Entries begin taking shape for Howard County Fair in August


Young and old in Western Howard County are preparing for the Howard County Fair, which will begin Aug. 12 at the fairgrounds in West Friendship.

Have you thought about entering something in the fair? You don't have to raise animals or live on a farm to do so.

Two years ago, I entered blueberry jam, whole wheat rolls and sweet pickles. I was delighted to win two ribbons.

A 4-year-old showed me her dozen ribbons in August and told me about the ribbons her grandmother had won. There is no mystery to entering. Browse through the 50th annual Howard County Fair Book to find the information you need.

Call 442-1022 to ask about receiving a book.

April Jackson has her book in hand and has undertaken many projects. An active 4-H member, April was sixth in the state last year in consumer judging. She is working on an entrepreneurship project, public speaking, visual presentation, crafts, photography, the 4-H Fashion Revue and sewing, all through 4-H.

Chris Nordvedt, a 17-year-old Glenelg High School senior, has raised market lambs and capons for nine years. He and brothers Tim, 15, and Joey, 12, have captured grand champion ribbons for capons five times. This year, Chris and Joey, members of the West Friendship Always in Action 4-H Club, are raising market lambs, breeding sheep and growing a vegetable garden.

Squash, watermelon, tomatoes, several types of herbs, beans, onions and potatoes fill the plot on their 2-acre farm in Dayton, which also has more than 20 sheep.

Chris will show white wool sheep at the fair. Joey, a seventh-grader at Glenwood Middle School, is growing flowers and preparing indoor exhibits to show at the fair.

With their parents, Ann and Blair Nordvedt, the brothers are very active in Gethsemane Baptist Church, including the youth group.

Tim, a Glenelg High junior, is a member of the adult and youth choirs. Joey is in the youth choir, for which Chris runs the sound system. The youth choir will go on tour in Tennessee the first week of next month.


Popular instrumental music teacher Mike Blackman, who directs the bands at Bushy Park, Lisbon and West Friendship elementary schools, spends Wednesday mornings at West Friendship Elementary School listening to band students play. He invites all his students to visit him Wednesday mornings in these very informal sessions.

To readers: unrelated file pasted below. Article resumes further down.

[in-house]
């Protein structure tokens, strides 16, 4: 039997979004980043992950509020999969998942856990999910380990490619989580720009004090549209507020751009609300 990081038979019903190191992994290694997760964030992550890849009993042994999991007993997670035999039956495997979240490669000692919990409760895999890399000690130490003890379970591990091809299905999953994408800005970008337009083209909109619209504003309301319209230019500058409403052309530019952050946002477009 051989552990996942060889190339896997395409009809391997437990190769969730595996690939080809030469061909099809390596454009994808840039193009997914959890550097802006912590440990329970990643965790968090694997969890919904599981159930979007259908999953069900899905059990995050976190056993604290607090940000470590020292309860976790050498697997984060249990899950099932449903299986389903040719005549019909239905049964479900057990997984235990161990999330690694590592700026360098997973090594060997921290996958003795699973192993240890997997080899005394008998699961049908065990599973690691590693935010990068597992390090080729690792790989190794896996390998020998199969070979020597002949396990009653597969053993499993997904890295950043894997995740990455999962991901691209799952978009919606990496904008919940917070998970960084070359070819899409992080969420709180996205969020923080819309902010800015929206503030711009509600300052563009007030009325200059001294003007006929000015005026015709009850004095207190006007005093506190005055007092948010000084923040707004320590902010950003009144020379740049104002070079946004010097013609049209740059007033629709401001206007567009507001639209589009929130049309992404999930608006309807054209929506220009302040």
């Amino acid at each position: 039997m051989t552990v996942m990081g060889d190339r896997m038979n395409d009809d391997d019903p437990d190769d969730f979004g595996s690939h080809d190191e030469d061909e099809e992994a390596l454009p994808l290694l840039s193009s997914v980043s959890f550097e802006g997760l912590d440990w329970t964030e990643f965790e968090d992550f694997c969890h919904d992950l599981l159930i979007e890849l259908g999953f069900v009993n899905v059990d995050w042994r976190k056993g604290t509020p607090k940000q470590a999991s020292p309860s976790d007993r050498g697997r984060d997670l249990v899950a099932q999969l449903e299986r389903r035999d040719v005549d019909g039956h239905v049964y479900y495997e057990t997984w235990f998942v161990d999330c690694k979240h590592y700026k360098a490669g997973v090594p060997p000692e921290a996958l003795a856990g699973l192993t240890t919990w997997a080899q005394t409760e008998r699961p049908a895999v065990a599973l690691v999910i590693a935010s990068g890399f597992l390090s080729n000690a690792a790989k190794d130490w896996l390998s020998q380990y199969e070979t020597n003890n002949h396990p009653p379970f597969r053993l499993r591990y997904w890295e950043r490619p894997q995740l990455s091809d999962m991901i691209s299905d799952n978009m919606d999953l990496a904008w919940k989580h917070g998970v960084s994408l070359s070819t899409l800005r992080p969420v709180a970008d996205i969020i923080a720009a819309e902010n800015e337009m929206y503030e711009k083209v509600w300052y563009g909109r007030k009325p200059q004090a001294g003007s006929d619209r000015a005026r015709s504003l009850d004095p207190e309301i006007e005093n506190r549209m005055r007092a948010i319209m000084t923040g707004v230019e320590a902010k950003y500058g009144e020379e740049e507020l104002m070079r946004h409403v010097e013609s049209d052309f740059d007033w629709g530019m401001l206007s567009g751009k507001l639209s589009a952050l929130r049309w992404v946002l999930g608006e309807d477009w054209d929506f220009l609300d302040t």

Mount View and Glenwood middle school "bandies" are welcome to stop by, play a piece or two, and tell "Mr. B." what they are doing.

Students entering fourth grade who would like to talk about starting to play an instrument also can drop by to speak to Mr. Blackman. This week, he is playing host to two members of the Royal Center Band from Helmond, the Netherlands, at his home.

The Royal Center Band is performing with the Columbia Concert Band, in which Mr. Blackman plays clarinet.


Jennings Chapel and Poplar Springs United Methodist churches will jointly celebrate Camp Hope at Jennings Chapel at 10 a.m. Sunday.

The Camp Hope team from the churches is spending this week in a dorm at Frostburg State University. After morning devotions and breakfast, the team spends at least eight hours working on a project house, fixing it with paint, carpentry, landscaping and whatever needs to be done for residents who cannot do the work for themselves or afford contractors.

Veteran Camp Hope participant John Frank leads the team of six this year. His daughter Becky, a Glenelg High sophomore, is in her second year at Camp Hope. They are joined by Dedrick McCurdy-Dunbar, a recent Williams College graduate, and Valerie Barnes, John Shoffeitt and Michael Williams, all Glenelg High sophomores.

Valerie is attending Camp Hope for the first time; John and Michael are participating for a second year.

The work team raised money to attend Camp Hope by selling "stock" to church members and working on church fund-raising activities. The members of Jennings Chapel and Poplar Springs will have a craft show in November to raise

money for the 1996 work team, and they invite you to ask about selling your crafts by calling 489-4298.


As many groups slow for the summer, our local Lions clubs endure. The Glenwood Lions Club installed officers at its June 19 meeting, which was attended by members and guests, including the Rev. Roger Rinker, pastor of Calvary Lutheran Church in Woodbine; Ed Mullinix, past Lions Club district governor and director emeritus of the Clarksville Lions Club; Howard County Police Chief James N. Robey; Lisbon's firefighter of the year, Jeffrey Sirk; and West Friendship Fire Department representative Donald Ridgely.

New officers are president, Warren Strader; vice presidents, Paul Embrey, Adam Willie and Brian Clare; secretary, Jack Creameans; treasurer, Robert Poole; corresponding secretary, Bill Pindell; Lion tamer, Josh Dill; and tail twister, Jim Pfefferkorn.

Directors Ed Pelsinsky, Warren H. Boyer, Robert S. Pardoe and C. Thompson Pardoe complete the slate of officers.

Warren Strader of Woodbine and Frank Donaldson of West Friendship received the club's Melvin Jones awards for this year.

The Glenwood Lions presented $1,000 scholarships to new Glenelg High School graduates Jeffrey Feaga and Lia Dean.

Copyright © 2019, The Baltimore Sun, a Baltimore Sun Media Group publication | Place an Ad